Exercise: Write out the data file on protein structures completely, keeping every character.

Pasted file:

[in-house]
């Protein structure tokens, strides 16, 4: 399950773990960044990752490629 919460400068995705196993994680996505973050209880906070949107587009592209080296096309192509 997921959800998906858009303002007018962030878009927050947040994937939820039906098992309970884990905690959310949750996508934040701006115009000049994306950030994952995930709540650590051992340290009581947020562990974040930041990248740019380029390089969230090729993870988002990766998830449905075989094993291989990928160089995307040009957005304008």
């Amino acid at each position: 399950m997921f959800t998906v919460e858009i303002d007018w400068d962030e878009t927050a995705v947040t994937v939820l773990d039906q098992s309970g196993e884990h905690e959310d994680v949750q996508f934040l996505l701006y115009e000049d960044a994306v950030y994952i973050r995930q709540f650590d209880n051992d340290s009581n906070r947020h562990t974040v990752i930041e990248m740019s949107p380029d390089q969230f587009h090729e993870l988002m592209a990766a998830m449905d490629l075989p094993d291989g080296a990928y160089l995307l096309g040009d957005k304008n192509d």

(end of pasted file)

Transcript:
[in-house]
């Protein structure tokens, strides 16, 4: 399950773990960044990752490629 919460400068995705196993994680996505973050209880906070949107587009592209080296096309192509 997921959800998906858009303002007018962030878009927050947040994937939820039906098992309970884990905690959310949750996508934040701006115009000049994306950030994952995930709540650590051992340290009581947020562990974040930041990248740019380029390089969230090729993870988002990766998830449905075989094993291989990928160089995307040009957005304008």
């Amino acid at each position: 399950m997921f959800t998906v919460e858009i303002d007018w400068d962030e878009t927050a995705v947040t994937v939820l773990d039906q098992s309970g196993e884990h905690e959310d994680v949750q996508f934040l996505l701006y115009e000049d960044a994306v950030y994952i973050r995930q709540f650590d209880n051992d340290s009581n906070r947020h562990t974040v990752i930041e990248m740019s949107p380029d390089q969230f587009h090729e993870l988002m592209a990766a998830m449905d490629l075989p094993d291989g080296a990928y160089l995307l096309g040009d957005k304008n192509d």